Trampoline Parkour

Trampoline 2

I defy you to come up with something that is more out-of-character for me to do than a 9am Saturday trampoline workout class in the suburbs. And yet, Saturday morning, I found myself in Sky Zone Roswell*, which is essentially a gym floor made entirely of trampolines, with extra trampolines on the wall for parkour/safety.

This was, incidentally, not my idea. I came at the invitation of a friend of mine from nerd camp (lo these many years ago), about whom I feel roughly the same as Leslie Knope feels about Anne Perkins. She is beautiful and terrifyingly smart and has the legs and cardiovascular system of someone who enjoys running as much as I enjoy breakfast tacos.

But my friend had assured me that every time that she had gone before, the workout had consisted of basic cardio, done on your own little individual section of the trampoline mat. We (I) could suck quietly, in a corner, she reasoned, and that seemed fine to me. (It was in Roswell. This is the first time I’ve been there in the 10 years I’ve lived in Atlanta, so if I reasoned that if I was truly shamed by my failure, I didn’t have to go back ever.)

Unbeknownst to my friend, however, this week’s trampoline fitness extravaganza was led by a new trainer. This man had biceps like hams and the relentless cheer that comes from being a personal trainer for a class full of people making fools of themselves on trampolines. And he did not want for us to do cardio on our little trampolines. He wanted us to sprints across the entire trampoline floor.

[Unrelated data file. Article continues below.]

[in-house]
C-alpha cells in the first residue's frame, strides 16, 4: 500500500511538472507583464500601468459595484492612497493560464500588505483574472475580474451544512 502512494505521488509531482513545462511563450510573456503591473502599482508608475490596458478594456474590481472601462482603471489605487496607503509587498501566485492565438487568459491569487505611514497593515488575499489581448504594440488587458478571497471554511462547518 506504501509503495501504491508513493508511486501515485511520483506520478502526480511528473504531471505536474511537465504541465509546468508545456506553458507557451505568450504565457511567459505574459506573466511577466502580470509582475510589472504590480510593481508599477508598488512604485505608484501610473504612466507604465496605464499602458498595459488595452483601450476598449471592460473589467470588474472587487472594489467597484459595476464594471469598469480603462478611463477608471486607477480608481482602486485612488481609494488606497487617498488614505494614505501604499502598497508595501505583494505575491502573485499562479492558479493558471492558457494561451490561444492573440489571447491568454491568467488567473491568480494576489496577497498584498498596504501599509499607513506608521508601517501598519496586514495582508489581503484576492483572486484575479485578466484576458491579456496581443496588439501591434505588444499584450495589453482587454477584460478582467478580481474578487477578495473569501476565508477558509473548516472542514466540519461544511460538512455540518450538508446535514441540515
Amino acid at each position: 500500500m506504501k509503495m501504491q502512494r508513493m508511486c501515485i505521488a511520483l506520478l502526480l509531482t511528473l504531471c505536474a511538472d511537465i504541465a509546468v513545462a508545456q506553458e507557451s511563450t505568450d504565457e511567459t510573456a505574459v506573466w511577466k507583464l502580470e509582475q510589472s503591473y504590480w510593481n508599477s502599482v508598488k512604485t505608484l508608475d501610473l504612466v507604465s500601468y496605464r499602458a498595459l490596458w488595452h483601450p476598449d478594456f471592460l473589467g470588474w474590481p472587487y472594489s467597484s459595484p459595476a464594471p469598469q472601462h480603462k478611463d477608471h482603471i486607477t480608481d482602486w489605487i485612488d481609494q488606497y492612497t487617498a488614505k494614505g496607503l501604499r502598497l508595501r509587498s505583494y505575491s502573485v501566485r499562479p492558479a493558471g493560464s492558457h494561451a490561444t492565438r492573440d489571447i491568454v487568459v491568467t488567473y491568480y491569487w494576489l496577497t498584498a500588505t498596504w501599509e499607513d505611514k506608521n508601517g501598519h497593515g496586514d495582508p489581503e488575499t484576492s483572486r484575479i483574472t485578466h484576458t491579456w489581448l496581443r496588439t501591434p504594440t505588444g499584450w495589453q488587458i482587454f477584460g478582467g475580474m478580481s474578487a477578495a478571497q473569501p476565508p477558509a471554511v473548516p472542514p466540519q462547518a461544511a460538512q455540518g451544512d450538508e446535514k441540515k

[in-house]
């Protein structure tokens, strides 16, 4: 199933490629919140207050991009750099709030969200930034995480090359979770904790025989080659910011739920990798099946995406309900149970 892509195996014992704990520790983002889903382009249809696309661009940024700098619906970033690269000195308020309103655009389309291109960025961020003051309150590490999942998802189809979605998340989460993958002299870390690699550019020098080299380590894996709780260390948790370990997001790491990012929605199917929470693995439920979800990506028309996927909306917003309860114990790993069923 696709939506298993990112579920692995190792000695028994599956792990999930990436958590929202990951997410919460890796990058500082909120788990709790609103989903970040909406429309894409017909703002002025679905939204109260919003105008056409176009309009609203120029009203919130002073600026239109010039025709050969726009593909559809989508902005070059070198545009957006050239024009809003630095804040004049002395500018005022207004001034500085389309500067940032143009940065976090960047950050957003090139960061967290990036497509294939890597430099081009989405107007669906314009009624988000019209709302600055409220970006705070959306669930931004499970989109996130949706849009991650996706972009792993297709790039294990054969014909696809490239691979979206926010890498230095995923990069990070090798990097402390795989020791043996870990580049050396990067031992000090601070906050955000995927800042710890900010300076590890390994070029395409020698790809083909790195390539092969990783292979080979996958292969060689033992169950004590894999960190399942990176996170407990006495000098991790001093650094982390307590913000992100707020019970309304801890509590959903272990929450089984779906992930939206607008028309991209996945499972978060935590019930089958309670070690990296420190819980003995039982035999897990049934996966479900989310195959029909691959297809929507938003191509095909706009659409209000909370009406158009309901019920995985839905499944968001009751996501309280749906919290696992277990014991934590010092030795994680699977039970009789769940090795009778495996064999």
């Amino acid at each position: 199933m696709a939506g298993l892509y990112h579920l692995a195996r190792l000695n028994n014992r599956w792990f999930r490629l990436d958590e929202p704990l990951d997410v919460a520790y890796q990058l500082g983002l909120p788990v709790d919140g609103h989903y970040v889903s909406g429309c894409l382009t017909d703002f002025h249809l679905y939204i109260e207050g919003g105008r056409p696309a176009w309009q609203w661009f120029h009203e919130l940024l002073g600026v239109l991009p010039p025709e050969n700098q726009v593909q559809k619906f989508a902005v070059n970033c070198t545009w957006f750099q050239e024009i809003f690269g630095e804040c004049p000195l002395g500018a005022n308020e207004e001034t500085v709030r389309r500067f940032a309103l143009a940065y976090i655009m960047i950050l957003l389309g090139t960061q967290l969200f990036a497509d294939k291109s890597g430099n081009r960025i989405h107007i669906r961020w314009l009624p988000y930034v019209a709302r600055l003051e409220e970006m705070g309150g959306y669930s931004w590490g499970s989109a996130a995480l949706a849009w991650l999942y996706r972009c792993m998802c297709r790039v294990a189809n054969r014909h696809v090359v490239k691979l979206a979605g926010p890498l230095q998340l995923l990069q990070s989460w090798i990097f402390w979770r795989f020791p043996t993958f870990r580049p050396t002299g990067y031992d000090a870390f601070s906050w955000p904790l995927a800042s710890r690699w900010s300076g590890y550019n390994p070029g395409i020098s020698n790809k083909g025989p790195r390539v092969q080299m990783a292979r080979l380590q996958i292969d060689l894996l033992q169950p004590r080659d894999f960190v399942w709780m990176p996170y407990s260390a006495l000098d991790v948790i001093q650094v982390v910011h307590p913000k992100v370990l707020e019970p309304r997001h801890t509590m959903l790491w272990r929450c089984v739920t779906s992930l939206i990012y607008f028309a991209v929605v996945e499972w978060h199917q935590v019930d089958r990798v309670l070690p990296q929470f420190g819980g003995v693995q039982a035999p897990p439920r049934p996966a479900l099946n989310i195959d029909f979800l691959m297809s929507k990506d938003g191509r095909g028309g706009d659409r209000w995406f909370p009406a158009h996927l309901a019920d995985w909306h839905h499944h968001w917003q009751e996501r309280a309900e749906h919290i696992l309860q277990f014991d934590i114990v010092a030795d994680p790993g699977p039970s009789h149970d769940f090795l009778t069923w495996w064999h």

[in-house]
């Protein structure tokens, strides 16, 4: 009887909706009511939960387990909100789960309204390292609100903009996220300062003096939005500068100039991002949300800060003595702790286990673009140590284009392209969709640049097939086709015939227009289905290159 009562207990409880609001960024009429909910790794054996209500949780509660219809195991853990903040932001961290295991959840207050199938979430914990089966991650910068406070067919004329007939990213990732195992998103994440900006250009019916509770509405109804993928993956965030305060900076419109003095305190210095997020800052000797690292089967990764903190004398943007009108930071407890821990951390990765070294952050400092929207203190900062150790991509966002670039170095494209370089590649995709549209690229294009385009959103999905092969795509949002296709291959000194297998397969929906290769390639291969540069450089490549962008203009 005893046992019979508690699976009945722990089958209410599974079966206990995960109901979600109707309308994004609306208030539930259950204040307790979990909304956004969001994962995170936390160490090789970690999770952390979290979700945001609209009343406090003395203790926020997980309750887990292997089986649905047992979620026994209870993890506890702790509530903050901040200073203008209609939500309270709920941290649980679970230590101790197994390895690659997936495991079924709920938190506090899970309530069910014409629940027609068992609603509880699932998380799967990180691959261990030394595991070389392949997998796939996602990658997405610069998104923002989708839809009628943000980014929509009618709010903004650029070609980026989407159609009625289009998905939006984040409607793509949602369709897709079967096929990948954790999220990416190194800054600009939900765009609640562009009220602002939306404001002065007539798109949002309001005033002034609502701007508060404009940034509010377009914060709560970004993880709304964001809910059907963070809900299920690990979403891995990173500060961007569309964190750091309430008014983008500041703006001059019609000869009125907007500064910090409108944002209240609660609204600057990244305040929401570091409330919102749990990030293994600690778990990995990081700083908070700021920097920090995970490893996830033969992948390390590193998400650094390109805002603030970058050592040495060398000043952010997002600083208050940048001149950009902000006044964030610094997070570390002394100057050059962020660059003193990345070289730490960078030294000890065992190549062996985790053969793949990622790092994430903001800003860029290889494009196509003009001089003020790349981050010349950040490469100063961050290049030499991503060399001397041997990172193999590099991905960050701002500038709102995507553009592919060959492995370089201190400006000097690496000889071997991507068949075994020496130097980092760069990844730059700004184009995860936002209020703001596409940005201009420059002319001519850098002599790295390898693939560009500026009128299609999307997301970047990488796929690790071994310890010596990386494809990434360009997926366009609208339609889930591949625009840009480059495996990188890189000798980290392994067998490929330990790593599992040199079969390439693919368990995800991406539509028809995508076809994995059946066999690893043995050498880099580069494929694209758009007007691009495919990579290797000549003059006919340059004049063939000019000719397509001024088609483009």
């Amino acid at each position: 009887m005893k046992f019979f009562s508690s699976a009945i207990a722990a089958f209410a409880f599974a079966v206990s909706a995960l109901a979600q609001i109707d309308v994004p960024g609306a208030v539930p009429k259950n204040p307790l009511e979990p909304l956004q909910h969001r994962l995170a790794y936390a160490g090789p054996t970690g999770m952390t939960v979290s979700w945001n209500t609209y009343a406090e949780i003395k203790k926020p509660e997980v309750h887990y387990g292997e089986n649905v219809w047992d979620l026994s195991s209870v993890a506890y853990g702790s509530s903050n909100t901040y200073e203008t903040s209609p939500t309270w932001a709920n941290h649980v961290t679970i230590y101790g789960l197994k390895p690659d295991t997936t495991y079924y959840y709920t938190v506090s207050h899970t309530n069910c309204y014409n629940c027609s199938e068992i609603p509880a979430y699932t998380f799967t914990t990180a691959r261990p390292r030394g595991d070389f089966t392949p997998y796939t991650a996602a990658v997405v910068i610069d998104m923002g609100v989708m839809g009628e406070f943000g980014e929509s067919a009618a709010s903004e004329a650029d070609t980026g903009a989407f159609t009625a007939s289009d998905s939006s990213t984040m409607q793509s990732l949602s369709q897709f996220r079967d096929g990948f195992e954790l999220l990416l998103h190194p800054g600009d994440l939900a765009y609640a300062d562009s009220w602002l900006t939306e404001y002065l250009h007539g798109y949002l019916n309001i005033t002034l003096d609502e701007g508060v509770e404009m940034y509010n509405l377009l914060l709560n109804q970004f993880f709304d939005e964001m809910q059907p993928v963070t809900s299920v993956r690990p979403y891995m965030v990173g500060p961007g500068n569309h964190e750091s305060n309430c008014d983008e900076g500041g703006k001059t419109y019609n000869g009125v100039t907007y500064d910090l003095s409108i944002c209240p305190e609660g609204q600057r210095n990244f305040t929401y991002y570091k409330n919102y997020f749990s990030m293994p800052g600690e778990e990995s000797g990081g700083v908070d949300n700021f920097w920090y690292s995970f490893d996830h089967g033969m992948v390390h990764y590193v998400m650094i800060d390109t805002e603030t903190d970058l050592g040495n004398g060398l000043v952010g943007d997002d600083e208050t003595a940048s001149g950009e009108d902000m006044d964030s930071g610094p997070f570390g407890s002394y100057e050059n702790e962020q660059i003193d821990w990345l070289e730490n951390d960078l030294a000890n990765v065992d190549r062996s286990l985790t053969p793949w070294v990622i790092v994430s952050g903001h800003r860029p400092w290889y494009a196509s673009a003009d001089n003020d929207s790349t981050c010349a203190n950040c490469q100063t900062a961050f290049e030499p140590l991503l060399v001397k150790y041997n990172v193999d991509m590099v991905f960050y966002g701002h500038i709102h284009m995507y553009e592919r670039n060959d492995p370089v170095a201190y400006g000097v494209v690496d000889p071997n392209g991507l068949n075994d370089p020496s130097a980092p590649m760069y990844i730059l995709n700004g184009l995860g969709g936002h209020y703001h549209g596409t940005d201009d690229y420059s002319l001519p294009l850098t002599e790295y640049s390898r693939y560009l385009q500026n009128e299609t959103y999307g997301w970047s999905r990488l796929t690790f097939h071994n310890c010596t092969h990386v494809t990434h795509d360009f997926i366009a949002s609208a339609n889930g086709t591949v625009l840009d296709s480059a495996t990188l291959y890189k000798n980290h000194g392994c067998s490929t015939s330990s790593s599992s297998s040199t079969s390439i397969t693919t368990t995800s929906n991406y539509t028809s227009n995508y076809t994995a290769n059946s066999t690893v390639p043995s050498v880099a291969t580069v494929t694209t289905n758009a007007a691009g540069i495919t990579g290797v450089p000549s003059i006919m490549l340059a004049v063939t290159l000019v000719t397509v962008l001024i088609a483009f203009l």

Reader, it was bad.

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Gone, baby gone

For the love of Christ, don’t put two condoms on. That is a terrible idea!

I am officially (as of last Saturday) in possession of an Associate of Arts degree from Oxford College of Emory University. It’s not actually in anything, as far as I can tell, but they gave me an inconveniently large piece of parchment with my name in a fancy font on it, so that’s got to be worth something. Thus ends my frequently-emotionally-conflicted tenure at the better of Emory’s two options for starting your degree*.

There was a lot of talk during the commencement speeches about community. That has been my favorite part about Oxford. When my car battery decided to scare me by almost going belly-up before graduation, I knew that there were people at Oxford who would help me tow my car or haul in a replacement battery or generally listen to me freak out. One of my friends helped me jump my car at 10:30 at night in the cold, and there is something–a very real something–to be said for friends who will help you out when they do not have to and when it is inconvenient and cold and late. There is something to be said for that, particularly when those people include not just your peers but your professors, your boss, and your chaplain (doubly so if you, like me, are an atheist–our chaplain’s awesome). That is wonderful. Continue reading